Robust perennial herbs 7-10 dm tall, strongly rhizomatous and bulbous-based, the bulbs ovoid, thick-scaled, at ends of short, scaly, ascending or horizontal rhizomes. Principal leaves stiff, subdistichous (the lower ones transitional to bulb scales and mostly sheath), erect to slightly ascending, twisted, 30-50 cm long, longer than the scape sheaths; sheaths (and bulb scales) ecarinate, scabridulous, ciliate or ciliolate at dilated base, sordidly purple-brown, multicostate, abruptly dilated below, then gradually narrowed in to blade, eligulate; blades compressed, linear, slightly twisted, 3 - 4 times longer than sheaths, l ongitudinally distinctly few-nerved, the tips asymmetrically subulate; margins thickened, entire, commonly with median sulcus. Scape sheaths firm, twisted, shorter than leaves. Scapes straight or flexuous, twisted, terete toward apex, ca. 1 mm thick, finely striate. Spikes broadly to narrowly ovoid, 1.2-2 mm long, short-attenuate, blunt or obtuse, several-flowered, the sterile bracts several, the lowermost pair oblong-lanceolate, ca. 5 mm long, blunt with linear dorsal areas, the inner ones broader, gradually longer, grading evenly into the fertile; fertile bracts broadly obovate, 8 -8.5 mm long, ecarinate, broadly convex, broadly rounded, entire becoming erose, the dorsal areas elliptic, greenish brown, with indistinct median costae. Lateral sepals free, strongly inequilateral, broadly spathulate, 7-7.5 mm long; carinal keel broad, irregularly ciliolate. Petal blades broadly obovate to suborbicular, 6mm long, yellow, dentate. Staminodia bibrachiate, the branches densely long-penicillate. Anthers curved-oblong, 2- 2.5 mm long, emarginate and deeply sagittate, the filaments stout, c a. 0.5-1 mm long. Capsule obovoid, ca. 3.5 -4 mm long, the placentation basal. Seeds numerous on long funicles, broadly ellipsoid, apiculate, 0.4 -0.5 mm long, shiny, deep brown, longitudinally distinctly multicostate.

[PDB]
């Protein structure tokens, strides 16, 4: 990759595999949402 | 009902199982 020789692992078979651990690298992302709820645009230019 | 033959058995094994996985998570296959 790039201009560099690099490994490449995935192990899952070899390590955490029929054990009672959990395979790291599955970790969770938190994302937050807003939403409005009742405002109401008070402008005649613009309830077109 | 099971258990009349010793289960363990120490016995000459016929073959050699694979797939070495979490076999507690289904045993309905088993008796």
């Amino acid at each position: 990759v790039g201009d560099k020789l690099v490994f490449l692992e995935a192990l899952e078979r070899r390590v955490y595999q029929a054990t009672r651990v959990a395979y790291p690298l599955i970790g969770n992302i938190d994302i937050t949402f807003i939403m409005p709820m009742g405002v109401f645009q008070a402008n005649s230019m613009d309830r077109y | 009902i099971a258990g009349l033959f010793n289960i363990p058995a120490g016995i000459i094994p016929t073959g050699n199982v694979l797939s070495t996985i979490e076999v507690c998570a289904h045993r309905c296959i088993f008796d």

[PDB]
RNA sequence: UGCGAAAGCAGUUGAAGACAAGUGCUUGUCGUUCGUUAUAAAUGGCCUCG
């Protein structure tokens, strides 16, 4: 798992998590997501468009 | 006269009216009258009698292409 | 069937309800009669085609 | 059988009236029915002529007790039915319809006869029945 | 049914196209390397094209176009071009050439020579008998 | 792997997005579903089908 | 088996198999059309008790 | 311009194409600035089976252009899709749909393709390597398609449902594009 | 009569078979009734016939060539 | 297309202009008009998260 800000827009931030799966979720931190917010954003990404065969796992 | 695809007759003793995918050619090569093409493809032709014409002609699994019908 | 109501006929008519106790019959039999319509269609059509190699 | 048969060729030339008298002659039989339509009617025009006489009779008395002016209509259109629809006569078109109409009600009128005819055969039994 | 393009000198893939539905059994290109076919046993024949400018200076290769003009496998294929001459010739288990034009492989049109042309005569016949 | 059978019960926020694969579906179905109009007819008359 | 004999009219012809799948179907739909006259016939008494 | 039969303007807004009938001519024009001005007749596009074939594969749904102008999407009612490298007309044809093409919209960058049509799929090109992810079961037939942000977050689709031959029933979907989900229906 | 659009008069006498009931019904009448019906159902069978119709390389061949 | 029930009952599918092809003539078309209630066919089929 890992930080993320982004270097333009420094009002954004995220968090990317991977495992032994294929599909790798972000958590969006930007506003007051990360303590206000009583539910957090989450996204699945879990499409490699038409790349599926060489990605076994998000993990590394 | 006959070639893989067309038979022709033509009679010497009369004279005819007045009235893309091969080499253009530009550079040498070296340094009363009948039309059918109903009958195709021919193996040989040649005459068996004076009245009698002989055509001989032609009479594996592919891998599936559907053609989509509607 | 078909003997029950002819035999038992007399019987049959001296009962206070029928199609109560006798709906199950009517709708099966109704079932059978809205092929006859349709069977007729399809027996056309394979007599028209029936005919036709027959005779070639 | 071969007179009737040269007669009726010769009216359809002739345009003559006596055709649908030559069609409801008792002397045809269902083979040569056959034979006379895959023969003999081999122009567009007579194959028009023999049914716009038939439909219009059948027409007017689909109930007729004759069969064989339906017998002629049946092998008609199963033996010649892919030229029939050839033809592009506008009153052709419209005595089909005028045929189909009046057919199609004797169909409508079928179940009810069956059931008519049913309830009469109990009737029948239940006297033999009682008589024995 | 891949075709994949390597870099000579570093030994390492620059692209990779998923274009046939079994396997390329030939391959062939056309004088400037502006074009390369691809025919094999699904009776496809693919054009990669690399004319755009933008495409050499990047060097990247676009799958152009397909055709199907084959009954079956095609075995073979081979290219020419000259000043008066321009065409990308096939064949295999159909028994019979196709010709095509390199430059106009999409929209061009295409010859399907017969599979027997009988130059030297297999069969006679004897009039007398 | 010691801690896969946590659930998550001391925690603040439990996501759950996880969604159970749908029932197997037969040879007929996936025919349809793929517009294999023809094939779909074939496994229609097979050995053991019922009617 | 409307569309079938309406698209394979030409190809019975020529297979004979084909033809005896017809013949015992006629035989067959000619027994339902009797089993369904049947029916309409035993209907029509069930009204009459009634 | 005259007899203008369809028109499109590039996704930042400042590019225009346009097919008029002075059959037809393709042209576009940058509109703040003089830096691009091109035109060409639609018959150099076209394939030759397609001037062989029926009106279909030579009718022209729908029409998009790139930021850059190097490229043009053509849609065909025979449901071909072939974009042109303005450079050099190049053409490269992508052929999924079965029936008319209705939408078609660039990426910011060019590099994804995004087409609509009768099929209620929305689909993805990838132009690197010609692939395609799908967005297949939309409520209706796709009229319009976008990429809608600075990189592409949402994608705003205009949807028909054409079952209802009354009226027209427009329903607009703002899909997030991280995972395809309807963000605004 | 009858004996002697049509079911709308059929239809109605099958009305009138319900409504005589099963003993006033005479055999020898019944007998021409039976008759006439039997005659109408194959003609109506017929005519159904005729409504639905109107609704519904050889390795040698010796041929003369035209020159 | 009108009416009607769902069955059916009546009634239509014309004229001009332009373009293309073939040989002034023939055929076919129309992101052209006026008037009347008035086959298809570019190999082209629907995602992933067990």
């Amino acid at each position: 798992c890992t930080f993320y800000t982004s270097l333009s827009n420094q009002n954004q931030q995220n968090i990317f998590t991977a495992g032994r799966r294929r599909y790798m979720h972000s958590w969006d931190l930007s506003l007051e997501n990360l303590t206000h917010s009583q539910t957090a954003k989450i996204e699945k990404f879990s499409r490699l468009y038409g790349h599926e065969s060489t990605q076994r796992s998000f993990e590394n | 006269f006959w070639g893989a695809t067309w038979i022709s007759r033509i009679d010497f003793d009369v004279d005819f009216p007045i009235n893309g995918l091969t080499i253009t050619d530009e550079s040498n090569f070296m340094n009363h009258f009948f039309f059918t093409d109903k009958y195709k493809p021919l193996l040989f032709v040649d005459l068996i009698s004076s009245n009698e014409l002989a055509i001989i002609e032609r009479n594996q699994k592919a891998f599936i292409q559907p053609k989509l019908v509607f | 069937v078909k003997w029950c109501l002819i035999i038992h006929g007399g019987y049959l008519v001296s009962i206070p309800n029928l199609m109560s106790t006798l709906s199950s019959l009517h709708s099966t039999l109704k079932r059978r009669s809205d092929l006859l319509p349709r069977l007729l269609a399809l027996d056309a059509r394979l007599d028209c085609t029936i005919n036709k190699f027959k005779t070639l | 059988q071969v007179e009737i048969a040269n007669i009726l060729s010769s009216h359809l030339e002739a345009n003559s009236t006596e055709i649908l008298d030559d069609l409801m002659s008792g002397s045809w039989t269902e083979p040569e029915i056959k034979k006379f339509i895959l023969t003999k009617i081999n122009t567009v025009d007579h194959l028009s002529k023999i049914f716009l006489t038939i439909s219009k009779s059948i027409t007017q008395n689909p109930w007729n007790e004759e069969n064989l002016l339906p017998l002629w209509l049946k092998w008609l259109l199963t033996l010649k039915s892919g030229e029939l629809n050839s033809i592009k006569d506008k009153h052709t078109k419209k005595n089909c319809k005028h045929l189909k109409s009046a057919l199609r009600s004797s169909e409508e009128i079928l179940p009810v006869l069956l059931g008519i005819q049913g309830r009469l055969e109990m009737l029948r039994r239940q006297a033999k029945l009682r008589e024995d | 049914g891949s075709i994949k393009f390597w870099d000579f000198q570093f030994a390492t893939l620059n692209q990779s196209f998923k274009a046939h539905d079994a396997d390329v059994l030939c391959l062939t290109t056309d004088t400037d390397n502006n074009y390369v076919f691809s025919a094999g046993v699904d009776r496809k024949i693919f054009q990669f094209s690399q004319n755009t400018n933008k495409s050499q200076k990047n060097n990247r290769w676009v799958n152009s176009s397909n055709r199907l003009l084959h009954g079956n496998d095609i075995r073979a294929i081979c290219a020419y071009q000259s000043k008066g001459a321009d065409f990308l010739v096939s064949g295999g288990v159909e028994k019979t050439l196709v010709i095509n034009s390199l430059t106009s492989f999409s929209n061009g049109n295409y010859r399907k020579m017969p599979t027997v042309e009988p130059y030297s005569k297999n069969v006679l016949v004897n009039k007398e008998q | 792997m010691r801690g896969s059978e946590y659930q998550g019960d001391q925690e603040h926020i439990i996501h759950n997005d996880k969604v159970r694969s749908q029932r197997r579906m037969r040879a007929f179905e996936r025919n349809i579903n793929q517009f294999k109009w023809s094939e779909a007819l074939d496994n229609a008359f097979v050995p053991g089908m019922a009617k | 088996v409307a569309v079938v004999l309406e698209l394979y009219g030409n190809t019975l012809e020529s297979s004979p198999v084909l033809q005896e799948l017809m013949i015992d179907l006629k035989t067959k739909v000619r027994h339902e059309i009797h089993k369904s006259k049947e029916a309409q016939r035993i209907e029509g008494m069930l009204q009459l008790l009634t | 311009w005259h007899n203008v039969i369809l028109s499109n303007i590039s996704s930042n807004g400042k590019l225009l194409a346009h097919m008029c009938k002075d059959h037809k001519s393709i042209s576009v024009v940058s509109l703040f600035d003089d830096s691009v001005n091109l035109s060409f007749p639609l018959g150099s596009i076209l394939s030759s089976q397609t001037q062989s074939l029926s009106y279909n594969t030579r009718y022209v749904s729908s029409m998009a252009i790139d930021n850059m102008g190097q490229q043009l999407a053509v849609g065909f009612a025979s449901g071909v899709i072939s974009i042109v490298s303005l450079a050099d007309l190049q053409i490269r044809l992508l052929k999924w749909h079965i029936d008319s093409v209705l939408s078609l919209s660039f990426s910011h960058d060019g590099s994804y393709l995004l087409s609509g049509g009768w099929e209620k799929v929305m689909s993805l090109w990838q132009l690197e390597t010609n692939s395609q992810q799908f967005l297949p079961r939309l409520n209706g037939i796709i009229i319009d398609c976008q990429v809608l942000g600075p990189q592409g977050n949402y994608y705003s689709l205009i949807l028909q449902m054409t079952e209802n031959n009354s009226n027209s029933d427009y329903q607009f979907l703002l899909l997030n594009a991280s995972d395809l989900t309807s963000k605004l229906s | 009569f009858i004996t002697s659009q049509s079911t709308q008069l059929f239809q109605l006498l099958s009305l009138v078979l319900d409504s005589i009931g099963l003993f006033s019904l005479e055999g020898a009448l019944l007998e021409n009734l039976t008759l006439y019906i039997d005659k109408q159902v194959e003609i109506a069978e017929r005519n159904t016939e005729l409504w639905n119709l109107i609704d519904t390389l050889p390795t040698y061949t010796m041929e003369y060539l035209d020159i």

Thus far known only from wet savanna at low elevation (200 m), Santa Cruz Province, Bolivia.
In existing treatments for Xyris of South America this species appears to stand apart, perhaps the nearest to it being X. nilssonii Malme, a species that extends from the western planalto of Brazil westward in to Bolivia. However, that species, while bulbous-based, definitely lacks the stout scaly rhizomes that connect the larger, more nerved, bulbs of X. boliviana. Xyris boliviana is more robust, darker-based. Its leaves in venation and margin are similar, but the sheath bases are ciliate rather than entire, lacking the lustrous dark brown borders of X. nilssonii. The spikes of X. boliviana are similar in being attenuate-based, but are larger with more and broader fertile bracts, which are entire (rather than scarious-lacerate) and with less distinct narrower dorsal areas. The broadly spathulate lateral sepals are very inequilateral, rather than equilateral, are blunt rather than acute, and the seeds are slightly shorter, darker, more lustrous, and broader. In habit Xyris boliviana has some resemblance to X. asperula Martius, but that species is in an entirely different complex, since it has no dorsal areas, lacks attenuate spike base, and has longer lateral sepals. Since we have few records of xyrids from this particular part of Bolivia, and since the plant has been collected now from two different localities within the Parque Nacional, it is quite likely that further records of it will become available as the region becomes better known botanically.